annual revenue from this in a normal
year is $27-5,fi ,<""'. The drink ' revenue, with the new war tax of two
cents per half pint on beer, amounts
to $3fi0,i 0,000-, or, roughly speaking,
>i.'".,!" a day—enough to pay all
Canada's war cists. Figures like
these are sufficient to Indicate the
i rouble and even danger to a government which attempts any very
serious increase in taxation.
SKA MINES
Philadelphia Record: Both the British and German governments assert
that their sea mines are see con
structed that they cannot blow 11,1
when they break away from their an
cborage and go adrift. This, indeed,
is a requirement of \the Loudon Declaration, which embodies the law of
nations on the subject. But drifting
mines have been known t" exjil ide,
notwithstanding the fact that their
triggers are automatically set at
"safety" when they break loose. The
Holland-American steamer Noordam,
for Instance bad part of her stern
blown e R early In Deceml er
a detached mine of unknown nationality. Her propeller Is Bupposed to
have struck tbe mine, and no high
explosive could be safely Bubjecti I to
the Imp ict ol such a blow, Anyhow.
ii is not quite ici ur 1 to say that
t he drift ing mines ' 'cannot  bl iw u] .
RE u \i: PROFITS
iva   Fi ■<■ i '■ ess   T .■ 1 - -■■■ ■
be  Btl ...
made of 1
'■'•
tie.n  ' • ■   ■   •
■
The wo) ' r point out
■
Battle Of Love, featuring Francis X
Bushman, In three parts will b
shown. This is the prize story o
the Ladies World Magazine and ii
said to be very good. Chaplin com
edies will be shown on Friday an
latest war news on Saturday. tl.
Tuesday, Mary Pickford, in Mistris
Nell, in live parts.
Spike Too Much
for Human Ostrici.
What would you do if you had
swallowed a jack-knife? Or, perhaps,
several jack-knives? What would you
take for your chance of living if you
had dined on broken glass, with a
handful of pins and nails as a "chaser."
,lanus Fitzgerald, i.T years old,
didn't hurriedly repenl and rush for
:, doctor when he ate of such fare.
On the contrary, be went about his
business and slept soundly of nights,
witb no suggestion of internal un
easiness.  And he did  It for 30  years.
Recently out at the county hospital
Seattle, they performed an operation
on Fitzgerald, and when it was all
over the surgeons awaided him without stint the doubtful honor of being the original human ostrich.
The patient's stomach yielded 171
bits of broken glass, hack-knives,
nails, pins, coins and other pieces oi
bric-a-1 rae. The collection of debris
weighs more than a pound,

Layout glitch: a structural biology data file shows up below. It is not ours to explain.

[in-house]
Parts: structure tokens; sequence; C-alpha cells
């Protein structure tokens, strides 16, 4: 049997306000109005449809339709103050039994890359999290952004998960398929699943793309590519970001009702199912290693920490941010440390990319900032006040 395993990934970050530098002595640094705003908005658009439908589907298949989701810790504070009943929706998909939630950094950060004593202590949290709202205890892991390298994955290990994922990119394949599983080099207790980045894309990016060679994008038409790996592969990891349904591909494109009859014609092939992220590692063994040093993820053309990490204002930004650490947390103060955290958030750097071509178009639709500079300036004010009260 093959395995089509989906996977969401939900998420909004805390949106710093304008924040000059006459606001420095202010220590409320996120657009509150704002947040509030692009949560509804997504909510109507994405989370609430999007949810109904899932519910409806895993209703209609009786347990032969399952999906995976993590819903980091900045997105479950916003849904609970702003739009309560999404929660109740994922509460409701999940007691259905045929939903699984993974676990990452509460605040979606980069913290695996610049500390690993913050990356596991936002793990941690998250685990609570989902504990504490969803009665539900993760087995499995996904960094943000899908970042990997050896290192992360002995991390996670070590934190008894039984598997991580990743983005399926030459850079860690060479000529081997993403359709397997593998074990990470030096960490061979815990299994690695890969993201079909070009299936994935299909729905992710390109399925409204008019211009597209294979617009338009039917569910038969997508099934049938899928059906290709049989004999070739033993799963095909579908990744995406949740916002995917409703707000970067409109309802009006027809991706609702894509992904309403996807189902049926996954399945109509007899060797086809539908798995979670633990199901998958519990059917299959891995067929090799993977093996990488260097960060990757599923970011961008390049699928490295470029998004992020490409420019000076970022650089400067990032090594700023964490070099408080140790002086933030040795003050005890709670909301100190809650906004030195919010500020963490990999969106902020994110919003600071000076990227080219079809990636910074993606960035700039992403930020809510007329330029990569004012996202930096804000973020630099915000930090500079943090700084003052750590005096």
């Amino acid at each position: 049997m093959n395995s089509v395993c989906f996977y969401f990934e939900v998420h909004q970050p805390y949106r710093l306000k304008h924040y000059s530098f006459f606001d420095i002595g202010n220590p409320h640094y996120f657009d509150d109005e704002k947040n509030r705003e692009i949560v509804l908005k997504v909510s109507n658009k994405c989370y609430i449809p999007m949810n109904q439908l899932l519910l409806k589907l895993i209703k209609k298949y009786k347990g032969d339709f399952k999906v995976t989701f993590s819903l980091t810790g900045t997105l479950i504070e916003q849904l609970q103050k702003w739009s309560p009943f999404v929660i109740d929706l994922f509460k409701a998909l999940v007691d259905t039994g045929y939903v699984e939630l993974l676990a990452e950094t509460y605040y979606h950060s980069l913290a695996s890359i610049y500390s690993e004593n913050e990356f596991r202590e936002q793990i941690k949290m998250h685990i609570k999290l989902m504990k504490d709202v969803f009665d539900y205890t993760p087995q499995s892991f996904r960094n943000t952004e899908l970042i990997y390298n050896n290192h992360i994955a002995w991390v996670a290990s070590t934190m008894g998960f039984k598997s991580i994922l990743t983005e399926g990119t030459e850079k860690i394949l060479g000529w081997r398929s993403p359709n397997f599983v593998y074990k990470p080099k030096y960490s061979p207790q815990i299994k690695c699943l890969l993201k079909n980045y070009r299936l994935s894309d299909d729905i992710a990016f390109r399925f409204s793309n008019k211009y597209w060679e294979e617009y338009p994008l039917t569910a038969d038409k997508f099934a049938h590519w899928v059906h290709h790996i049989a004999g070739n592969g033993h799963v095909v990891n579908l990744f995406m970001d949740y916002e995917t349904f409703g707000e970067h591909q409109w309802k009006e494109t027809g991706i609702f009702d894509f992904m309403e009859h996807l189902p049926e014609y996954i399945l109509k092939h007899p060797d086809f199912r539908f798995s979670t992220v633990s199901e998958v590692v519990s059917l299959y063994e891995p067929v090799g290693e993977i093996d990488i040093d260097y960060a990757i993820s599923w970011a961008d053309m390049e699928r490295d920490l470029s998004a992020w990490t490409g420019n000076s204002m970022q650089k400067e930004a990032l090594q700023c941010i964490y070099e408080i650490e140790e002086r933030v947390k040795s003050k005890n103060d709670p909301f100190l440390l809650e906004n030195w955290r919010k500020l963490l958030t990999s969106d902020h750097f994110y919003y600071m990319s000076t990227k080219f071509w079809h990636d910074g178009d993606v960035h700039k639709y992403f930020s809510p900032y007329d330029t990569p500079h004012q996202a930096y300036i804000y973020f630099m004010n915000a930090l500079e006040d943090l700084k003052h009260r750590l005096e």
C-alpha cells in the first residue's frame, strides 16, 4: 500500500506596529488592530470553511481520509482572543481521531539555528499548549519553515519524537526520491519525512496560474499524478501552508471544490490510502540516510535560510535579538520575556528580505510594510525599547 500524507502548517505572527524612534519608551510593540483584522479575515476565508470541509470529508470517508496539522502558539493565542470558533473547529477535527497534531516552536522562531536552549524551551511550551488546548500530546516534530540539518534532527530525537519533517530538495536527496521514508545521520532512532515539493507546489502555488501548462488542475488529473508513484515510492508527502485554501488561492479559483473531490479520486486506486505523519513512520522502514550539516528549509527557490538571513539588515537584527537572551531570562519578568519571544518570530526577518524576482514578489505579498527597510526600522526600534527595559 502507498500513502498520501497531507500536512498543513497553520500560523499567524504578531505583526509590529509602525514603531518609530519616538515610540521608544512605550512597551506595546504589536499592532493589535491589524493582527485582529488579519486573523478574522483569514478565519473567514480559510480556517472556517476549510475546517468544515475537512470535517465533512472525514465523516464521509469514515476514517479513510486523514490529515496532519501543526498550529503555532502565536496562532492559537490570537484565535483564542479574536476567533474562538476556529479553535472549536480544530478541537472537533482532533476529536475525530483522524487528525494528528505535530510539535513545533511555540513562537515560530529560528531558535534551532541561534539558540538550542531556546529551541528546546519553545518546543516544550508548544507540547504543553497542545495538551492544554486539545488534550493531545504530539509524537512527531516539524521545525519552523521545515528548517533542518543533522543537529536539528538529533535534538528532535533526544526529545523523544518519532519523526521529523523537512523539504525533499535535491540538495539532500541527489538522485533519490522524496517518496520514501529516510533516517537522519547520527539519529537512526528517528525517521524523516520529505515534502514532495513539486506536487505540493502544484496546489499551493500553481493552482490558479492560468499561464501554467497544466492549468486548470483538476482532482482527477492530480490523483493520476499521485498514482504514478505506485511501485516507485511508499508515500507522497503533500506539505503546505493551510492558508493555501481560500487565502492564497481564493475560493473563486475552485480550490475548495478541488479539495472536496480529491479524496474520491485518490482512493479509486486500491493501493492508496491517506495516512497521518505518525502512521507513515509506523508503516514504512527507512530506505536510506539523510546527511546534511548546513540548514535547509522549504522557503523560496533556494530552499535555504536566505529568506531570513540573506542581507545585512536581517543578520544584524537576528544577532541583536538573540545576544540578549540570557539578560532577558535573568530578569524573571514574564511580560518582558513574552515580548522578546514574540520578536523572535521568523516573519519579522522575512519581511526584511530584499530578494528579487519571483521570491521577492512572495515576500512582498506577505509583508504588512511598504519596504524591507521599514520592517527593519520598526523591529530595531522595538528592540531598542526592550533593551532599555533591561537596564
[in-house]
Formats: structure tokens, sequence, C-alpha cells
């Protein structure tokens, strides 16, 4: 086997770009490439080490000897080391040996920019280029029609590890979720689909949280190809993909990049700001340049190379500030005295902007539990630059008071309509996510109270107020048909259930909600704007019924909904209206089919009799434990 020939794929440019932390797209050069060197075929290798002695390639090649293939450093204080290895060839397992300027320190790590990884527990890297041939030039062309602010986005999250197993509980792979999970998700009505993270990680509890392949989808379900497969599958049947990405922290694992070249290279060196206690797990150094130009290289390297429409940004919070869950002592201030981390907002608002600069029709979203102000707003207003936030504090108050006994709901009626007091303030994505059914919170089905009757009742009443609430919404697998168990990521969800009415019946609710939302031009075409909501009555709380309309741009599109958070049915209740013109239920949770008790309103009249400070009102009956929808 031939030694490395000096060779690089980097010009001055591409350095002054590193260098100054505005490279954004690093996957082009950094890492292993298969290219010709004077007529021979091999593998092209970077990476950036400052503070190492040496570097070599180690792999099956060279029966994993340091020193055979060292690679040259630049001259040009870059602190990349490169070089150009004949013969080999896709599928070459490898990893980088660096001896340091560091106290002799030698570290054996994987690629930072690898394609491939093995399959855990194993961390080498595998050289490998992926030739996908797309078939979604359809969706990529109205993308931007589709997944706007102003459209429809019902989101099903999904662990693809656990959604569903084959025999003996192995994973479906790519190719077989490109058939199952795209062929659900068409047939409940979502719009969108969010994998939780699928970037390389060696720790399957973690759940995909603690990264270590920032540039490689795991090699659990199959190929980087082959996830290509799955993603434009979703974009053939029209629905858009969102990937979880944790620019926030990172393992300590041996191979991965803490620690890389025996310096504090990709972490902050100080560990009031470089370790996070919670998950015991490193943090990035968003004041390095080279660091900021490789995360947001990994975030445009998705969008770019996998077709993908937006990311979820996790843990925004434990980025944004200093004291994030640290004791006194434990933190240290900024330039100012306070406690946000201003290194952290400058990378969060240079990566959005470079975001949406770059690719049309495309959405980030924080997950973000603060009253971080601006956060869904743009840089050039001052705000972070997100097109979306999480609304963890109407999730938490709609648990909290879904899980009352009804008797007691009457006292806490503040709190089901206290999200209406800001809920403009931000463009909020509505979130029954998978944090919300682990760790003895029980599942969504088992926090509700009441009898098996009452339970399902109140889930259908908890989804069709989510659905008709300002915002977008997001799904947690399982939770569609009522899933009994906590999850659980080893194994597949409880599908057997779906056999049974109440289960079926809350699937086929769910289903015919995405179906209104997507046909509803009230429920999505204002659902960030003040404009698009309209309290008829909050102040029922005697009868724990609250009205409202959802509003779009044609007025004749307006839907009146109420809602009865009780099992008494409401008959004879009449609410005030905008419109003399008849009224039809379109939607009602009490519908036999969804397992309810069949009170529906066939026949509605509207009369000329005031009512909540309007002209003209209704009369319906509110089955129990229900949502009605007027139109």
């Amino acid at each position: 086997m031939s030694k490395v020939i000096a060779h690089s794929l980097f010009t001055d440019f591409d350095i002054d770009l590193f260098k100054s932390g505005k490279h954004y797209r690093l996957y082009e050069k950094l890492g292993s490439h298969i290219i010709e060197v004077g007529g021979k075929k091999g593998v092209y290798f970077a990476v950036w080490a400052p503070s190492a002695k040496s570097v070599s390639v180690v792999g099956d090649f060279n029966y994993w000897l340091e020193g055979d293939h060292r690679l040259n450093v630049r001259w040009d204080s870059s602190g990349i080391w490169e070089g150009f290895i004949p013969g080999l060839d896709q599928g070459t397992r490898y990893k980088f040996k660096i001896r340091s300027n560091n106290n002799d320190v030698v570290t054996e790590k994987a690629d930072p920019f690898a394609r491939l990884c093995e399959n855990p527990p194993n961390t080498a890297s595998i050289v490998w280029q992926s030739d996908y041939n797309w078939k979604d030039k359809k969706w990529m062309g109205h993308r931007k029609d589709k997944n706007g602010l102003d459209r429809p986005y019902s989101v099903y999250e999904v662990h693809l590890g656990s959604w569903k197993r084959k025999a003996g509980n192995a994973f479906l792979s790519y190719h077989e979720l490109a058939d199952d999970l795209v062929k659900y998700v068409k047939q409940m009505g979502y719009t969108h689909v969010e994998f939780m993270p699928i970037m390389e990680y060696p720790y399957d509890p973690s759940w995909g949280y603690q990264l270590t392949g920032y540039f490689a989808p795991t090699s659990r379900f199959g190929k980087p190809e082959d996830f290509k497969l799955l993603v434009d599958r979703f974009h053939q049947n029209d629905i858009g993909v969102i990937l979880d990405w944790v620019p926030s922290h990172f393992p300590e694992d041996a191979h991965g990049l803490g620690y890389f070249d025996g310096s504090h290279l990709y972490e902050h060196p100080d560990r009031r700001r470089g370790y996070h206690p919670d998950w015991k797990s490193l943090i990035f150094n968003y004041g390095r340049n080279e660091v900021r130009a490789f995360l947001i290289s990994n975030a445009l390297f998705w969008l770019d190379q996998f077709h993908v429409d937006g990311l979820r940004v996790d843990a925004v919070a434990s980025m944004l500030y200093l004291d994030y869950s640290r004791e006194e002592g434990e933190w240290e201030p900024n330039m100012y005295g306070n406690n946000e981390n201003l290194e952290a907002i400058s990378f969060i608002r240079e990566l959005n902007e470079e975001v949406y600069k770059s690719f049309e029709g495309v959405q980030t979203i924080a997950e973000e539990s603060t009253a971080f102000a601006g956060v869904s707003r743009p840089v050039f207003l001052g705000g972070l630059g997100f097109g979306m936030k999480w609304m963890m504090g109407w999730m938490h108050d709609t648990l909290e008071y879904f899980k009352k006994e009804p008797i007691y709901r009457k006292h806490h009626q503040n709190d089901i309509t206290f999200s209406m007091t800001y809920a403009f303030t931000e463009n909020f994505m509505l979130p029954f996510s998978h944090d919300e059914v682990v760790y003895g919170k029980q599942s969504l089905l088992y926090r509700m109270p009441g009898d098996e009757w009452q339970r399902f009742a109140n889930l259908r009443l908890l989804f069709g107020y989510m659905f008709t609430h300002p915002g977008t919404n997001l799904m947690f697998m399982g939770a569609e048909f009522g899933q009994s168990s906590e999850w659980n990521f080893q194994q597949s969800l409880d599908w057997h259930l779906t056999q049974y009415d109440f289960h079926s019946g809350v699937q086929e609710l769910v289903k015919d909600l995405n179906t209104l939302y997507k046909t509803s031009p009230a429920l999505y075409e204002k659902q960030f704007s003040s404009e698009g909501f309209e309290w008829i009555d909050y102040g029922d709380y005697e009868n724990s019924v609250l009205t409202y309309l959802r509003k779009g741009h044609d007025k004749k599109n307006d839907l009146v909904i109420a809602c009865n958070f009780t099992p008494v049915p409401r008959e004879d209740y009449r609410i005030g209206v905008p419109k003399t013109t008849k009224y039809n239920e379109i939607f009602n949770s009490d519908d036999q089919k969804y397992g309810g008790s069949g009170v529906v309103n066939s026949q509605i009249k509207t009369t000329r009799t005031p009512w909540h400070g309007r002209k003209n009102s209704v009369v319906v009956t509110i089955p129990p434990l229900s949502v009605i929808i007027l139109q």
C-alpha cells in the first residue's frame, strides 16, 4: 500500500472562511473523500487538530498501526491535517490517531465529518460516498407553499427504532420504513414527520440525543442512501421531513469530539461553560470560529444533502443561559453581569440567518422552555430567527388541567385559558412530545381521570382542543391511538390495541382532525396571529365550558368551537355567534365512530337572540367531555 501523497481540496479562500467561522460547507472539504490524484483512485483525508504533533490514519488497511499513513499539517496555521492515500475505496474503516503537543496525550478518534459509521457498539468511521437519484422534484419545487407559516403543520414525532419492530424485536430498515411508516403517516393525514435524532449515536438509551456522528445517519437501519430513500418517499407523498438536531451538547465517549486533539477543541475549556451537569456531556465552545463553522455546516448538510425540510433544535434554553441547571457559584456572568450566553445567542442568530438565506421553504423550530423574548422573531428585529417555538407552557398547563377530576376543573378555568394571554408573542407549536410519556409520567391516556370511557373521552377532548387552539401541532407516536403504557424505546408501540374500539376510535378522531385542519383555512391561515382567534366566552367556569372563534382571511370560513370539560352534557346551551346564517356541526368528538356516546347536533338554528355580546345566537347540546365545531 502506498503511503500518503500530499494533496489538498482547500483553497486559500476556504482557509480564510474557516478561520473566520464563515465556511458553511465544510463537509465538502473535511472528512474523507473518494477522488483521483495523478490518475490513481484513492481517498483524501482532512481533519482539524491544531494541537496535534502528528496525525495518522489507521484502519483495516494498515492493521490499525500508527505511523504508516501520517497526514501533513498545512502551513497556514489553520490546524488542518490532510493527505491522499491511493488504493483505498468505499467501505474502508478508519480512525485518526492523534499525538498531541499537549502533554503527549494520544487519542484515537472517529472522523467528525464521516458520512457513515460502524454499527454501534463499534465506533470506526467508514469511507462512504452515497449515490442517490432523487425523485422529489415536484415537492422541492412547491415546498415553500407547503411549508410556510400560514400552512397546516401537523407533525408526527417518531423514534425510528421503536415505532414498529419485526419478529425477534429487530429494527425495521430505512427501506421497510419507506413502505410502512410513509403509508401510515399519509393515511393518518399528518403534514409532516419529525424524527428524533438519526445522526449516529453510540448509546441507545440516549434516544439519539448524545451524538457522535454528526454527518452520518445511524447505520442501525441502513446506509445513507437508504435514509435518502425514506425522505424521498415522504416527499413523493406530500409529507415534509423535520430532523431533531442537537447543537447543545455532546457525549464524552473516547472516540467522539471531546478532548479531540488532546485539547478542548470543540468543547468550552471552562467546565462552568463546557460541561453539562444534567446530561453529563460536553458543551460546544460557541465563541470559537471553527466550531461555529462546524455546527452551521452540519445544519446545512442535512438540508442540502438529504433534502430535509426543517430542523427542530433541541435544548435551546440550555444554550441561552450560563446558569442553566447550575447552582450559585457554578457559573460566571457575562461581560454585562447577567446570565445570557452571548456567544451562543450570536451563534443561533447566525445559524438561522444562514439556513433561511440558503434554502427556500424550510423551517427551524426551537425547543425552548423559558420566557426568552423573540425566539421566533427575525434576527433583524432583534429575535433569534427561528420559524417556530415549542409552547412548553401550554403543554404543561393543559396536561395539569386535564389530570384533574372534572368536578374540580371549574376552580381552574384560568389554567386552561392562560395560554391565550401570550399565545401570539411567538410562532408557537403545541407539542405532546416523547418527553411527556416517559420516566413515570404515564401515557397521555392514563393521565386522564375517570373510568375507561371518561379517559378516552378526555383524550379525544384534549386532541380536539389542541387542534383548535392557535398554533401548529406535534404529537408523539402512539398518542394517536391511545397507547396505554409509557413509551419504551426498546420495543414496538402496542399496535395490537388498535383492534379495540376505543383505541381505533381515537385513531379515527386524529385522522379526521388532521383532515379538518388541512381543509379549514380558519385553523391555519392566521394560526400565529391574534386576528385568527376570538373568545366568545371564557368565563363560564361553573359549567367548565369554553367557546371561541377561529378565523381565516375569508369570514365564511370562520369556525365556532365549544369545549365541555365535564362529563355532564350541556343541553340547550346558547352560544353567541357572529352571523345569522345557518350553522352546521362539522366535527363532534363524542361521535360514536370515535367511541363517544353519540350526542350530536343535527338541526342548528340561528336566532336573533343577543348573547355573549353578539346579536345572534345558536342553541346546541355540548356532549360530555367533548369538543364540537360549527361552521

Fitzgcral i'e .-ton,ach contained the
following articles: 10 ght knives, one
I olt two and one-half inches long,
with a nut on the end; a dime, shoemaker's awl a loaded 30-30 Krag-
Jorgensen cartridge, one key, five
pins, nine parts of jackknife handles,
eleven knife blades, four German key
ring tags, three nails, one issue of
the Cranbrook Herald bearing date of
April Mb and more than 100 bits of
glass and metal. He said the Cranbrook Herald was the cheapest and
besl   meal he had eaten for years,
And Fitzgerald is going to get
well. A brawny, big-framed, two-flst-
-lauds more than six
feet tall in his stocking feet and
weighs nearly two hundred founds.
Fitzgerald will be out of the hospital
withii 11 days, Bay thi doctors. And
mce well he Is going to curb his v.u-
lOI - ll -• f"i cutlery and cut
■glass.
"II   was  back    in    Mn my.  111.,   in
3S5,    d 11 ing    IT' Bldi at    Cleveland's
first   idministration, thai  1 discovered  1 ' bun an  hardware
," Ba 'i F t.'-
ppe i h'.inseif   up    on
'   d      ai  : told   bis
OgUI
es are
! finally decided  t" end  my
. vn ek witb-
lid I        md    lay
...
■
eral  pebbles
■ ill   w
■
V   :
BACK  TO  THK   OWNER
I  ',   '    ■
-ej.-lt of t:""*
A so«"?,I? SomwM 47^~~
^\7l7,r   ***     |#g* k
• ;'**V~i^7V\
f,       lirmM'u*■ w^r4^-\
^J /?<Z>77y ^k     L,—
jr. \    2Xmt^., #£/■ •'..:. s>i
I  •   ■ ■ ■   ■ .   '   ' 1 ■<
: e        .'-J.y    -•
■I        .■ " ■ !       I    ■   7     :
.    .    ■■   /
•    . ' 1 ■.       i'   ■•' \ ■•,./*?'■■ -Syr\V:r/J  IftI.• Jl  e>.	
;P|] r^Mf
M&*-
Laurier: "Those Borden people must be house-cleaning 1'
our interest. that our agents should
ue popular abroad, and it would
dearly be unwise to send aman of
Jewish origin to Russia nor should
we for choice have sent a Catholic to
Home in the days of the acute tension between the monarchy and the
Vatican. This general principle may
be to our liking, but, within reasoa-
i.ble limits, it can hardly he ignored.
Diplomacy, however, is the most con-
servative of all the services, and
there is, to our thinking, a strong
case for revising some of the regulations by which it. has kejit its field a
close preserve for wealth and birth.
The question is now before the Royal commission on the civil service,